5. Beer is sold in the stands by girls wearing short skirts who appear to be between the ages of 15 and 21, and they carry very heavy canvas kegs on their backs, fill a cup, and hand it to you. A Japanese native explained to me that, to become a beer vendor, you have to pass a vigorous physical test. (Oh, and they also sell little bottles of hard alcohol.) All vendors are just about the most polite people you have ever met. And there’s a rule that vendors are only allowed to sell to the section on their right — so even if you’re sitting next to a vendor on the end of an aisle to her left, she can’t serve you unless she runs up her aisle and down another aisle to put you on her right. I’m sure there’s a good reason for this, but man, if this policy were implemented at Fenway, there’d be a revolution in the bleachers before the end of the top of the 1st inning.
It’s interesting to note that, although alcohol (of all kinds) is so readily available and freely imbibed at the Tokyo Dome, there is not a shred of drunken behavior in the stadium. Can you imagine attending a game at Fenway Park and not seeing anyone who has had too much to drink? Being at Tokyo Dome last night made me realize just how accustomed we have become to the “bar atmosphere” at Fenway (and they don’t even sell beer in the aisles there).
6. When the Yomiuri Giants are in the field (and the Red Sox are at bat), all of the Giants’ bench players run out to foul territory in deep right field. They do calisthenics, active stretching, practice their swings (without a bat), and just stay physically active the entire half-inning. When their teammates get the third out, they all sprint back to the dugout and sit down on the bench. These Japanese guys are READY to take the field at any moment, and they are FOCUSED on playing baseball every minute of the game. (As opposed to the typical bench player in the U.S. who, according to Dalton, “Sits there for a couple of hours chewing sunflower seeds, shooting the breeze with his buddy.”)
7. Under the stadium seats on the concourse, there are three small, glass “smoking rooms” that are jammed with fans staring up at the large flat screen TV through a thick, white fog. When the door opens and a fan enters or leaves, huge clouds billow through the doorway.
8. In the later innings, the Giants sent a pinch-hitter to the plate, and clearly it was his big day, because the fans broke out singing “Happy Birthday” to the player as he stood in the batter’s box. It’s clearly a tradition here to help players celebrate their birthday. “Friendly Fenway” isn’t quite there yet.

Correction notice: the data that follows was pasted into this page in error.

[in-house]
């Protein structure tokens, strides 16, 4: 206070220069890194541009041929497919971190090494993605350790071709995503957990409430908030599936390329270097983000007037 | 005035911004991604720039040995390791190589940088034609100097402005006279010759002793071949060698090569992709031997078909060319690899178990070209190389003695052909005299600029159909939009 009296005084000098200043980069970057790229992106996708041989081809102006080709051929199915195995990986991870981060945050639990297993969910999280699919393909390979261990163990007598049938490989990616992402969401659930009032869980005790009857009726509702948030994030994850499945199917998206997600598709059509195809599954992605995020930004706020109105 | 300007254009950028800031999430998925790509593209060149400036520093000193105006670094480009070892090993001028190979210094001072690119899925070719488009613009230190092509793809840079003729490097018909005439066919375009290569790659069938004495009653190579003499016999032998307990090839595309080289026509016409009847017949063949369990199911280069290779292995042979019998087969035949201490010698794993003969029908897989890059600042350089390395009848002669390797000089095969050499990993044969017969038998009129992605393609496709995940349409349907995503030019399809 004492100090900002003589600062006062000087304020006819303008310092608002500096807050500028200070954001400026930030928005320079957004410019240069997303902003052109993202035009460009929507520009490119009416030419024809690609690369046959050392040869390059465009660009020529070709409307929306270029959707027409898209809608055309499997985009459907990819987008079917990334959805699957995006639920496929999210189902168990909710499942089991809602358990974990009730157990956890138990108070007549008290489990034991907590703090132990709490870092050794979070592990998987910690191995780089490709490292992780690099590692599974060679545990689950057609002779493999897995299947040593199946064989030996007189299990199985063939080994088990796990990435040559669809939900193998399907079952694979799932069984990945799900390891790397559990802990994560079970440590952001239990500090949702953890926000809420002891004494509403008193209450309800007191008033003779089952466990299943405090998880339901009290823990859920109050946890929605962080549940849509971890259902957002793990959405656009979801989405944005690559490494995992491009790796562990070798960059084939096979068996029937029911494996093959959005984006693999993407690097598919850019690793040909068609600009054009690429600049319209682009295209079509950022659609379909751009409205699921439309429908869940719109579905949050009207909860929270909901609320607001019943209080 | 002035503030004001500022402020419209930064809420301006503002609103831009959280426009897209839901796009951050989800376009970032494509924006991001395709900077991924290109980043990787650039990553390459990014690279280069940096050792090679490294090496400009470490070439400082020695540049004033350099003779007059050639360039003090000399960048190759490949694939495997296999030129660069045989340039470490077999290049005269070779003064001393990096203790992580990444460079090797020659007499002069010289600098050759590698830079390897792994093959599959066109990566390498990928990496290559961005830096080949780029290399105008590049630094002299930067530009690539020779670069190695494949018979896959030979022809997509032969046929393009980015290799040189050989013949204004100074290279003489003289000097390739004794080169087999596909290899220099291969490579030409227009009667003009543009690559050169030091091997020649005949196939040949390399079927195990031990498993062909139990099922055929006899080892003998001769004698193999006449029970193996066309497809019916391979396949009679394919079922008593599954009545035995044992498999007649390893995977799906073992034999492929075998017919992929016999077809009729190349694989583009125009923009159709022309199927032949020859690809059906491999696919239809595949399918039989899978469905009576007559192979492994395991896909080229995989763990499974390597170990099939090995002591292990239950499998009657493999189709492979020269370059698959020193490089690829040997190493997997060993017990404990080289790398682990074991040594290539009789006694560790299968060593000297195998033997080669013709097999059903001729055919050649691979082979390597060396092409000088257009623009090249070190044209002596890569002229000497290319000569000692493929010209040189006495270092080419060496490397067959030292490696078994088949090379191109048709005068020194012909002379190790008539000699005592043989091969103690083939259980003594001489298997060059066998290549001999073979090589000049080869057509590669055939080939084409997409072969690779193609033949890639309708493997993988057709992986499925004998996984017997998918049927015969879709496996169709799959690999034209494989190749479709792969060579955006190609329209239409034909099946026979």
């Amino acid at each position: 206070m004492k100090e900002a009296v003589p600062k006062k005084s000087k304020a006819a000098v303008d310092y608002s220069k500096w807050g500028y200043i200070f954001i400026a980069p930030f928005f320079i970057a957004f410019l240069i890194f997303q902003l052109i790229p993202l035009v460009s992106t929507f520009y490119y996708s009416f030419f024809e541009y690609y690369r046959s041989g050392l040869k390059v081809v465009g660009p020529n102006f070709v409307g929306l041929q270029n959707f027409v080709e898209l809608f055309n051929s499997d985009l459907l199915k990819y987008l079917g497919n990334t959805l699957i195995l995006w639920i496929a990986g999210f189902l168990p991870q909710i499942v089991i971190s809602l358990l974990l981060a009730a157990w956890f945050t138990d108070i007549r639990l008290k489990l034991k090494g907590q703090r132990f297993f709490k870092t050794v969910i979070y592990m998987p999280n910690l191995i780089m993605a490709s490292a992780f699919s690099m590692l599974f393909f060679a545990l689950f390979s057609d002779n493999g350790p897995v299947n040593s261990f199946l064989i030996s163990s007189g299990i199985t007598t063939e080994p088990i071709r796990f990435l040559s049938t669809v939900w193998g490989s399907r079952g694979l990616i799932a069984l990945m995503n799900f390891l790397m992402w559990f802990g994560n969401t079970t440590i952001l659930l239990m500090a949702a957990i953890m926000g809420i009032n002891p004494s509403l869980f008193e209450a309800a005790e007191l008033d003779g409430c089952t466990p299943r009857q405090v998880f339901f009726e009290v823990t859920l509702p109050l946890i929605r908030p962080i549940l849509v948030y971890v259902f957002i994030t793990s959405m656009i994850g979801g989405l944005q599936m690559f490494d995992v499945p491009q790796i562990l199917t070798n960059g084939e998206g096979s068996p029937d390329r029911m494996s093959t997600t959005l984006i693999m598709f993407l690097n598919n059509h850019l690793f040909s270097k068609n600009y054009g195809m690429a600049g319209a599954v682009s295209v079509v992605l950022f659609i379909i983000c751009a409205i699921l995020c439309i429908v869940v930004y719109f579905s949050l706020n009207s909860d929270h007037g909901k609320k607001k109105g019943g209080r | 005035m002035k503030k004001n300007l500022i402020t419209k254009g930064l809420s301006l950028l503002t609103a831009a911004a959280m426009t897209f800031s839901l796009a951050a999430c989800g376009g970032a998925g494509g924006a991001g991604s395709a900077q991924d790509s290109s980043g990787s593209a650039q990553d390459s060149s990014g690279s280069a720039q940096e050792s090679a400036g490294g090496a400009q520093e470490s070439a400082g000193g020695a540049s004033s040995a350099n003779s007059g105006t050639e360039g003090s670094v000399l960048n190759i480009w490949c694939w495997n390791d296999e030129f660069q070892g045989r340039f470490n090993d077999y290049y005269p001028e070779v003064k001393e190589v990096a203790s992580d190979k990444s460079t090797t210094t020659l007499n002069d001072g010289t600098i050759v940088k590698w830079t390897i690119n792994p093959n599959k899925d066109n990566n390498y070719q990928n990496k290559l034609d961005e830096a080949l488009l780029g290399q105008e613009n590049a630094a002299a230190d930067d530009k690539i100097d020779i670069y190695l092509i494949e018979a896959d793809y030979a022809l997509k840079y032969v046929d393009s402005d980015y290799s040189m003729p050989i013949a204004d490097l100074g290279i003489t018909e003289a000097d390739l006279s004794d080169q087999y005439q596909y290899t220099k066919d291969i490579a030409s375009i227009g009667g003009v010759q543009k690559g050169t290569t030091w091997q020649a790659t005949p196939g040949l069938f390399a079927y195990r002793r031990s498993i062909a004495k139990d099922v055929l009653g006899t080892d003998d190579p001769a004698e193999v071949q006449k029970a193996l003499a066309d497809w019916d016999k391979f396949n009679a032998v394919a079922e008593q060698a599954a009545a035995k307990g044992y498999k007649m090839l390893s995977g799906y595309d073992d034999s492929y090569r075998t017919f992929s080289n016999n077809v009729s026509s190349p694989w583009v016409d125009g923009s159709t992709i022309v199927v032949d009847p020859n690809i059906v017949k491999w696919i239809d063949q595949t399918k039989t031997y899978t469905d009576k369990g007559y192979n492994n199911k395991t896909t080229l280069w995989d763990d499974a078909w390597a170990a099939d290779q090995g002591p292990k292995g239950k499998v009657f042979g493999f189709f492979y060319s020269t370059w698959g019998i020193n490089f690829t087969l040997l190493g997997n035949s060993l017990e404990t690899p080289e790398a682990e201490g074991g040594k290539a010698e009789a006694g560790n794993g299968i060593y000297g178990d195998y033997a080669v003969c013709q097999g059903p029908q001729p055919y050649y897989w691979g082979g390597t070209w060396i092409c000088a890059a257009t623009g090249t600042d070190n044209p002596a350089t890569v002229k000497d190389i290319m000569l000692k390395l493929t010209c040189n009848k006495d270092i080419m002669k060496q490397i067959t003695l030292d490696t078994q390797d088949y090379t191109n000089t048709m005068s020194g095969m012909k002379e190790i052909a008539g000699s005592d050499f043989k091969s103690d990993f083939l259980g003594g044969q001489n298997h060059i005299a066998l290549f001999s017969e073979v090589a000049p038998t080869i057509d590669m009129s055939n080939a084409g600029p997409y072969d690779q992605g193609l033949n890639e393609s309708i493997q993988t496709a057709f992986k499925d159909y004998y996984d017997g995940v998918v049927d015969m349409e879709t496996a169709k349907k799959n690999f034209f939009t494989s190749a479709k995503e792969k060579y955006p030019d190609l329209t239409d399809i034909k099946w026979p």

9. Generally, the Tokyo Dome uses the same cheering tunes we do in the U.S. (If I could hum them to you in this blog, you’d know them all.) But the voice that said “Charge!” at the end of that familiar trumpet blast could not have been mellower. And these fans get into “Y.M.C.A.” with the best of U.S. fans. When the popular song was blared in between innings, Japanese fans were standing, contorting their bodies into the letters as the song went along. The Japanese version of the song (which is not sung by the Village People) has them yelling, “Gimme a Y, gimme an M, gimme a C, gimme an A!” Is it not truly incredible that this song has infiltrated the culture of the world so thoroughly??
10. Speaking of music, we were treated to “Sweet Caroline” in the 8th inning, and “Dirty Water” coursed through the stadium after the Sox had won (do you think The Standells received some royalties in yen last night?). I have to say, while I was impressed to see so many Sox fans singing Sweet Caroline at the top of their lungs, the song was definitely not as much fun for me to sing away from Fenway and without my kids being there with me. In fact, I think we might want to create a rule in Red Sox Nation against singing the song in large groups outside Fenway Park. It’s really not even close to being the same experience away from home (and away from my children, too).
11. Like at Fenway, there were a lot of kids in the Tokyo Dome, and also like at Fenway, many of them were wearing Red Sox t-shirts. Of course, 75% of them were Matsuzaka and Okajima shirts, but I saw several Japanese kids around 10-12 years old wearing Ramirez and Ortiz shirts. Curiously, I don’t think I saw a single little girl at the game, except for the beer vendors.
12. Finally, the place truly came ALIVE when Hideki Okajima took the mound in relief. These Japanese fans ADORE the Major League players from their homeland. Now, this just was an exhibition game in March, but there were more flashbulbs going off for every pitch he made, and every pickoff throw to first base, than if it were the first pitch of the 7th game of the World Series. It was as if Babe Ruth himself had risen from the grave and was pitching for the first time in a century. The fan behind me quipped, “It’s like flashbulb spam.”
I missed the bus that brought us back to the hotel because I stayed at the Tokyo Dome a bit longer than others did to take a few more photos. So I took a cab (which, like all other cabs in Japan, was immaculate on the outside and inside) and arrived back here around 11:30pm Tokyo time. Walking to the elevators in an oddly quiet and deserted lobby, I suddenly noticed three men sitting at a small table, talking casually. There was David Ortiz wearing a black leather jacket and dark sunglasses. We made eye contact. I instinctively offered a “hello” gesture. He waved back.
He’s seen me in the lobby twice now. We’re pals.